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These 27 States Treat Child Victims of Sex Trafficking Worse Than Criminals


Linda Smith has fought against child sex trafficking for close to 20 years and says it shocks her that 27 states still allow children to be charged as prostitutes.

"No little kid grows up saying, 'When I grow up I want to be a prostitute,'" says Smith, the founder of Shared Hope International. "These are victims of crime and we do not charge victims of crime with the crime committed against them."

Federal law agrees with Smith. Not only does it not charge children with the crime of prostitution, the Trafficking Victims Protection Act makes the sex trafficking of any child a crime.

The Department of Justice explains "no child is immune to becoming a victim of child sex trafficking...and every child involved in this form of commercial sexual exploitation is a victim."

Smith says the problem with many state laws is that police can arrest children who are forced into the sex trade. That allows officers to strip search and even cavity search them, which only reenforces what the traffickers tell them: they are bad people and no one will support or help them.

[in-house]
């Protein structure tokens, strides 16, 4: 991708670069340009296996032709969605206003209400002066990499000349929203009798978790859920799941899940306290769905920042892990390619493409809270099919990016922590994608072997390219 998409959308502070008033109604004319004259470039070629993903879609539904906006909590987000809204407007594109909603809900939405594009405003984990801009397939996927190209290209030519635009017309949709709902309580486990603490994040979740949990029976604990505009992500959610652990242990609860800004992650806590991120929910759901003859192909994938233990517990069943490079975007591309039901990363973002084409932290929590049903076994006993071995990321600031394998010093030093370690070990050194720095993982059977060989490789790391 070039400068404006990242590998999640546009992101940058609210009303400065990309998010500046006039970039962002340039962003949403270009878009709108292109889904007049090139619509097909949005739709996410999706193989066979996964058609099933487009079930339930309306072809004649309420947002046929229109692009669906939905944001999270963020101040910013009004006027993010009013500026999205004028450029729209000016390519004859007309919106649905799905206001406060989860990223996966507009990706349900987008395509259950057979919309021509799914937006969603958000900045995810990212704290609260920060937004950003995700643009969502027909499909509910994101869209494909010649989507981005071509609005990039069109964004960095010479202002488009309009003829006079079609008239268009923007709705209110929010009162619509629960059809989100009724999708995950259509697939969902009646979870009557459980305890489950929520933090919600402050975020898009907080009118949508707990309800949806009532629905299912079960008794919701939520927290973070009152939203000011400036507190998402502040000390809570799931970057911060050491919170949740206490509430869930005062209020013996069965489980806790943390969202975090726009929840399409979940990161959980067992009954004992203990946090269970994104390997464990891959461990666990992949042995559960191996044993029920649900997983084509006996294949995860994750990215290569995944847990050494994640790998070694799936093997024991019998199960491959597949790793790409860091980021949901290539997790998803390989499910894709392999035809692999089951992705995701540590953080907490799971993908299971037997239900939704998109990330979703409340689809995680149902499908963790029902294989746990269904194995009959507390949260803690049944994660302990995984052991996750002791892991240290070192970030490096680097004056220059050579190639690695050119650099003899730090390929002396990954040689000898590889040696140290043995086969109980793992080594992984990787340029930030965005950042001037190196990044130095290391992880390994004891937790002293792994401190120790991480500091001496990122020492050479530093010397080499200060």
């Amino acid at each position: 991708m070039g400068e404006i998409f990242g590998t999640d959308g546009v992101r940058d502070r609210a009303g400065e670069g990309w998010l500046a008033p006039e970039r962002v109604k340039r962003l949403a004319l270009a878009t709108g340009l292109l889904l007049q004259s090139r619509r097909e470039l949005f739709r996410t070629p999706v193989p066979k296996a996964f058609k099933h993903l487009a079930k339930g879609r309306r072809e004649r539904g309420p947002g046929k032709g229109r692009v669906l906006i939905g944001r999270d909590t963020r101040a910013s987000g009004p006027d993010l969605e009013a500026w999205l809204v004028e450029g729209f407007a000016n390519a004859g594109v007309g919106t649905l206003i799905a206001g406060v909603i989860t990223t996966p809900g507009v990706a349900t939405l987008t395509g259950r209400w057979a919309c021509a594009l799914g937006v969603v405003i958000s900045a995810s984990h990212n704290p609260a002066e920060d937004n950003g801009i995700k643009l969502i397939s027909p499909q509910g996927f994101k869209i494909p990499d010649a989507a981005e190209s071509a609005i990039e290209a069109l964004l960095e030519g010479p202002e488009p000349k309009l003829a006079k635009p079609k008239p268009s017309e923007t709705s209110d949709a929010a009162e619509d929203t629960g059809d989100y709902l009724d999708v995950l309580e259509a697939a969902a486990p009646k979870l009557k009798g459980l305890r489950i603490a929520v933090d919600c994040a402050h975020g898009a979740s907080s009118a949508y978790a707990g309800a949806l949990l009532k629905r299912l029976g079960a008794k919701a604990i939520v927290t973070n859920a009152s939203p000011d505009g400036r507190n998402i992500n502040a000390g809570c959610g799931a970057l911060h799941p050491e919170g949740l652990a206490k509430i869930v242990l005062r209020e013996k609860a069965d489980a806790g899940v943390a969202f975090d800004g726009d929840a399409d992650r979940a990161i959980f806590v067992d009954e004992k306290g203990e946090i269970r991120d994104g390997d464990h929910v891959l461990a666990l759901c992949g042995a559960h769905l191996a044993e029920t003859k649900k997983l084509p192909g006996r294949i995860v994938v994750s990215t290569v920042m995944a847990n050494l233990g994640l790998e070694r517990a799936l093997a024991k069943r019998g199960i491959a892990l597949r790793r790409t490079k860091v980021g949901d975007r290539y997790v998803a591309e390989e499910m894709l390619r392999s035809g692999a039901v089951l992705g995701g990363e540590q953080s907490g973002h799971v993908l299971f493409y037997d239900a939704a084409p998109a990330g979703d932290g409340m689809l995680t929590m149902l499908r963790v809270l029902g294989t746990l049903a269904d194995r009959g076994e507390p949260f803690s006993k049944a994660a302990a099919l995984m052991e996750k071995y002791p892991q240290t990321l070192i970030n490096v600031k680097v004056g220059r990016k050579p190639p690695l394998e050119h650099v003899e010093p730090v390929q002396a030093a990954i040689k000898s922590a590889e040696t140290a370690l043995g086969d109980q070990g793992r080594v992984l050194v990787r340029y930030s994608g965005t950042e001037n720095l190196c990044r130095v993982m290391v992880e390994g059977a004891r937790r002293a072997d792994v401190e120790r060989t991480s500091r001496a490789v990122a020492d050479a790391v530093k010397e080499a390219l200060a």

You can see from the map below which states treat some child victims like criminals.

Children arrested for prostitution can also suffer long-term consequences. Juvenile delinquency records can lead to school suspensions or expulsion and prevent survivors from receiving scholarships. Later in life they can face employment barriers such as the denial of professional licenses or the prevention of working with children or joining the military.

Such realities are the reason Shared Hope, a Washington, D.C.-based non-profit, says its goal for 2018 is to abolish these laws.

The organization released its annual Protected Innocence Challenge Report Card Wednesday. Nine states improved their grades in 2017 with Tennessee leading the pack. Smith says the states' national average has risen by 23 points since the organization started its grading system in 2011.

Some of the biggest advances have come in laws that criminalize buyers of commercial sex. Smith says victim restoration is still a big need in most states.

Smith says she fears that traffickers are targeting younger children. She and other advocates are discovering many victims who were first exploited as young as 10 or 11.

Smith says no child should be blamed for being sexually exploited. "Maybe they made a wrong decision," she told CBN News, "but they didn't choose to be sold to several men a day for commercial sex."


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